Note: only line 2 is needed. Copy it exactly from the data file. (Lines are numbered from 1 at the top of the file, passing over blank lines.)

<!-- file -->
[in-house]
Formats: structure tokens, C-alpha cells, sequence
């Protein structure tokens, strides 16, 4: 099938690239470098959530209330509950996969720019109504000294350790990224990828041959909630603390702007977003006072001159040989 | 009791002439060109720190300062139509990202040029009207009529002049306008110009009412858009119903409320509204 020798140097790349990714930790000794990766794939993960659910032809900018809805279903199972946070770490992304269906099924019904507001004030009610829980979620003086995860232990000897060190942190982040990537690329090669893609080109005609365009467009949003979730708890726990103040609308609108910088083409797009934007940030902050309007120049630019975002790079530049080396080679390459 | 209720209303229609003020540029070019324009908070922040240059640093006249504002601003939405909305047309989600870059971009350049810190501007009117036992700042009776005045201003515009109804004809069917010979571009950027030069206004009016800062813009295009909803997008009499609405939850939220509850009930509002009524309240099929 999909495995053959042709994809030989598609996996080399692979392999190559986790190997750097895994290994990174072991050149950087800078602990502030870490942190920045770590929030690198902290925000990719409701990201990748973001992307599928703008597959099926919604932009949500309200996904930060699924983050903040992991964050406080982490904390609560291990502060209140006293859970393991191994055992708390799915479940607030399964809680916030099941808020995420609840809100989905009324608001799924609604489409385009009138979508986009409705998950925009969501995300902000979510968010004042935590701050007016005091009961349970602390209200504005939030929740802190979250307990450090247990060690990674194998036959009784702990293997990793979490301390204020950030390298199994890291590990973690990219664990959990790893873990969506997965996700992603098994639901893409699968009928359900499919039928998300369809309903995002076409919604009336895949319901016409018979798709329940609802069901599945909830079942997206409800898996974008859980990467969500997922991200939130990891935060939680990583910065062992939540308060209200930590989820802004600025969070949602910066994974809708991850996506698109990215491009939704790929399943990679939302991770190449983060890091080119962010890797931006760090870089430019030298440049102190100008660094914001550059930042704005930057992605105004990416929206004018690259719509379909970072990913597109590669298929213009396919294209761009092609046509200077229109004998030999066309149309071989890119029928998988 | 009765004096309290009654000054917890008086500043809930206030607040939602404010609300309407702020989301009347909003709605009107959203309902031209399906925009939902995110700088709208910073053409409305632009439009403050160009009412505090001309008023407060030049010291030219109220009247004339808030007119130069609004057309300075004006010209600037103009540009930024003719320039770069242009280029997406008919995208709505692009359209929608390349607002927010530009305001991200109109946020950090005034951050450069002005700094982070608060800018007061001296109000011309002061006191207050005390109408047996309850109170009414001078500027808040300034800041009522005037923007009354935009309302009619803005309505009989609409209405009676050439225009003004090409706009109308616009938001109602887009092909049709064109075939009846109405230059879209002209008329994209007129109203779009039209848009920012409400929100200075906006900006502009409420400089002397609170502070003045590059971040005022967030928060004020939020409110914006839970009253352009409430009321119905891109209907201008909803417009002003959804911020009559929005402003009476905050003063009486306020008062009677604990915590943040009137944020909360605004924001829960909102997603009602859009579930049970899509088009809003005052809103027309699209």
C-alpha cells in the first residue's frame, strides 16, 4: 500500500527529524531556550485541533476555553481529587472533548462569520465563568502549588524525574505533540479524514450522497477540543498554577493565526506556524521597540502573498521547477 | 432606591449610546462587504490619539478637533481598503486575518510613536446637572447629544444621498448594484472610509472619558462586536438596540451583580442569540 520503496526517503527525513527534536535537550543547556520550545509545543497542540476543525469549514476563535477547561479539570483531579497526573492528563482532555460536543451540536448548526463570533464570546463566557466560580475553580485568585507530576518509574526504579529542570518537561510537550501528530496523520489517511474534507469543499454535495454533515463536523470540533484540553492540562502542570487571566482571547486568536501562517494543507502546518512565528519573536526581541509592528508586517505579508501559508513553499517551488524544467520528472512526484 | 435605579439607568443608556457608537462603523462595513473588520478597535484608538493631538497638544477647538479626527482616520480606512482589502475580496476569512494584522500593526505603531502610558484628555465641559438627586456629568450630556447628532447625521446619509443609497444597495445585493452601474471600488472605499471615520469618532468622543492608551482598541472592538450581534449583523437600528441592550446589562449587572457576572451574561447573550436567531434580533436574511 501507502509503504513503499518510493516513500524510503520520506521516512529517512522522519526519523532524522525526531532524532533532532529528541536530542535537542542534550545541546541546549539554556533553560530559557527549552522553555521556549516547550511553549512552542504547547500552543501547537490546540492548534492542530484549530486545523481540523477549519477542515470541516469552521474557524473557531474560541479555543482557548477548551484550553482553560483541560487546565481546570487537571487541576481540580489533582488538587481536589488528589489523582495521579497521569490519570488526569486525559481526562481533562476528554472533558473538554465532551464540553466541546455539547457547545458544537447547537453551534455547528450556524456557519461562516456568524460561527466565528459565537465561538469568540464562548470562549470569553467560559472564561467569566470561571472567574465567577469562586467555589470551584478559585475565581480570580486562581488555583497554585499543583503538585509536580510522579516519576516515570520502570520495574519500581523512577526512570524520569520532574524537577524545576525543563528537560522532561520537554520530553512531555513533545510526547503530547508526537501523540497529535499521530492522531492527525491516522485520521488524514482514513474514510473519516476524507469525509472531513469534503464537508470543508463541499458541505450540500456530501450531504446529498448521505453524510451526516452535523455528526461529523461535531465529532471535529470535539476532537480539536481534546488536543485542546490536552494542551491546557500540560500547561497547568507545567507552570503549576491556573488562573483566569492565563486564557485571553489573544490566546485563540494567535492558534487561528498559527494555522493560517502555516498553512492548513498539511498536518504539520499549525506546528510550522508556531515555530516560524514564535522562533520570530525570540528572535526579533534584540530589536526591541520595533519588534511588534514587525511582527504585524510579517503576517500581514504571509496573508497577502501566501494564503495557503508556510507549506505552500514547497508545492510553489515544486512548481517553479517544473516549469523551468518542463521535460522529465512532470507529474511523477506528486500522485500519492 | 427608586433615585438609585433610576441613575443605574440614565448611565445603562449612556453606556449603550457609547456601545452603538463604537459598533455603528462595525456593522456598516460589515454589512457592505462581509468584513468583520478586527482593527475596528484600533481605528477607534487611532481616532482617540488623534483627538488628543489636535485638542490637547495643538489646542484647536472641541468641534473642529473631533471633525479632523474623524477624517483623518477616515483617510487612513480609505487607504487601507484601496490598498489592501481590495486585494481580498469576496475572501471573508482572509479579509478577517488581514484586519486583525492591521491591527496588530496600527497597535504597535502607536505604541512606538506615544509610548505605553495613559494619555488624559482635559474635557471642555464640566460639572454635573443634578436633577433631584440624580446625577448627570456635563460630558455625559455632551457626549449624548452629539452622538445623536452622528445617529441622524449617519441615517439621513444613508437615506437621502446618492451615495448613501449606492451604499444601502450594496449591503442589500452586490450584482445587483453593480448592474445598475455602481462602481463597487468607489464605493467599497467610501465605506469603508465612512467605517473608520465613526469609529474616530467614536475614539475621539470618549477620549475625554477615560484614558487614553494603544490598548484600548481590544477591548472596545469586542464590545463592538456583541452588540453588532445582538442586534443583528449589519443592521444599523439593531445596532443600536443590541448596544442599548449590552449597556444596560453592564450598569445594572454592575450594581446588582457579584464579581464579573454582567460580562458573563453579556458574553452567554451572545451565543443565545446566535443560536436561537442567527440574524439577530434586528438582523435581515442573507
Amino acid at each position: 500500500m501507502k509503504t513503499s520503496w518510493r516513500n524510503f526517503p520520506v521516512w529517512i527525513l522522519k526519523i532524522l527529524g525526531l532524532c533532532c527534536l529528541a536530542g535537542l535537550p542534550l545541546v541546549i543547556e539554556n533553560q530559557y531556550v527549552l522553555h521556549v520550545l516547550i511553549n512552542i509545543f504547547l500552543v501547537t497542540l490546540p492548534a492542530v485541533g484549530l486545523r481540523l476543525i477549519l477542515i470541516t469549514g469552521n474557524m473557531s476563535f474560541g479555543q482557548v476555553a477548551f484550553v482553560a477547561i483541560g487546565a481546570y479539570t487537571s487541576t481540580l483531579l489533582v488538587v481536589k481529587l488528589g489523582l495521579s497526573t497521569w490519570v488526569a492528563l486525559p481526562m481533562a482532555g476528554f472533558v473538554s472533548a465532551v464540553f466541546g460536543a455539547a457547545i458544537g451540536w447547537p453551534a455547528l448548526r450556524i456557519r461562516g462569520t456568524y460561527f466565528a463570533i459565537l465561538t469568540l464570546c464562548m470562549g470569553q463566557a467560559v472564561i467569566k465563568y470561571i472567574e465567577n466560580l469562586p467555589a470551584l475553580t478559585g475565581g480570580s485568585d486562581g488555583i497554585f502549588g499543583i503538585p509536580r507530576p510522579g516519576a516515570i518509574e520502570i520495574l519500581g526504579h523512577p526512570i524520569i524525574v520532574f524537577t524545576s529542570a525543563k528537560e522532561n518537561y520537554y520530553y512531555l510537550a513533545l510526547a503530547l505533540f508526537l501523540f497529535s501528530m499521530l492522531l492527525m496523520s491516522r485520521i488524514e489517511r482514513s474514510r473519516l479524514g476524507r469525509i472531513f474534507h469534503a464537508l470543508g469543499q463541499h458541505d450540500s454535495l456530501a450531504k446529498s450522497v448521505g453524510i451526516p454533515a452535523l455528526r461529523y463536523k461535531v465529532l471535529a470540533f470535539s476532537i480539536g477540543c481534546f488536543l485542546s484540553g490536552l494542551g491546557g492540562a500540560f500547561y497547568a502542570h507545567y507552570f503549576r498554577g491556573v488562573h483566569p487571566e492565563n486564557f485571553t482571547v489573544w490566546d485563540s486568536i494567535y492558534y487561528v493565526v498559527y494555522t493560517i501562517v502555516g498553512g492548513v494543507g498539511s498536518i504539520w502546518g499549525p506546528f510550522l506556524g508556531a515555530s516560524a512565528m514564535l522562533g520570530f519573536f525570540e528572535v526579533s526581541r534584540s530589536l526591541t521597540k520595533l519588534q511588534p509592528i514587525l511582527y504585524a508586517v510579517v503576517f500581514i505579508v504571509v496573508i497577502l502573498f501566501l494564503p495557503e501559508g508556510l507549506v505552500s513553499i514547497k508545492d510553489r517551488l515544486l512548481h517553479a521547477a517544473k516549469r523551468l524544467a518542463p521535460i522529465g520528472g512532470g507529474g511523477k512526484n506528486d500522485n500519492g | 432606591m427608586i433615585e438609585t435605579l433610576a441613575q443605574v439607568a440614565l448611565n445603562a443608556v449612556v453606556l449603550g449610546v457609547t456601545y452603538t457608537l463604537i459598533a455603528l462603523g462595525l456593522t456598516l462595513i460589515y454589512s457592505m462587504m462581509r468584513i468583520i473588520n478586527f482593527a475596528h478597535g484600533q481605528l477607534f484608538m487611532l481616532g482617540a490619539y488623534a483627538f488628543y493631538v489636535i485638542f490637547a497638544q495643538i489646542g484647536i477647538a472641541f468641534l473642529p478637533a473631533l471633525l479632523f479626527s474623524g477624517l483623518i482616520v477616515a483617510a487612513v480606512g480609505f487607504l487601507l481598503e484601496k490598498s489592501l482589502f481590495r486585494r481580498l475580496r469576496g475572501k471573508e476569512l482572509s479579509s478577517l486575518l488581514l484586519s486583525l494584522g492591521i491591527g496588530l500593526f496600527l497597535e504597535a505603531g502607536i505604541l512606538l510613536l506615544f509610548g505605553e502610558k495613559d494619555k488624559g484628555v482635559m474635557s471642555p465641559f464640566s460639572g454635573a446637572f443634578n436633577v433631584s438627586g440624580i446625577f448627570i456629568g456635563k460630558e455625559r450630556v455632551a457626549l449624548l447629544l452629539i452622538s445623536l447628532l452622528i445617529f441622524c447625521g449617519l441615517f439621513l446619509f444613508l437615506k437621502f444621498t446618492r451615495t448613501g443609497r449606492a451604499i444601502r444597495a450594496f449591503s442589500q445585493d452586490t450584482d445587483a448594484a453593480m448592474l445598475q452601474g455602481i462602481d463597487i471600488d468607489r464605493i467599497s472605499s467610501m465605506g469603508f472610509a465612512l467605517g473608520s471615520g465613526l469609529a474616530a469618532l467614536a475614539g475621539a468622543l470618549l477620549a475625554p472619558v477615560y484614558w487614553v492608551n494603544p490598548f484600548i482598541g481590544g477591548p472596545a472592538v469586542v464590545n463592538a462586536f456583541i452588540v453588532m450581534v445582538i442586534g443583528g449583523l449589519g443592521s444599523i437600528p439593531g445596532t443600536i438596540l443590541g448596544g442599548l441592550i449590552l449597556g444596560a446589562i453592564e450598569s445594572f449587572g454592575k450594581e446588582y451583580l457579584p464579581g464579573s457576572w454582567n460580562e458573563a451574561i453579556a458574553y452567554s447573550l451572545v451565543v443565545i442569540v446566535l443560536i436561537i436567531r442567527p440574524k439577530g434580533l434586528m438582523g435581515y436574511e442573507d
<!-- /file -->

Formats: structure tokens, C-alpha cells, sequence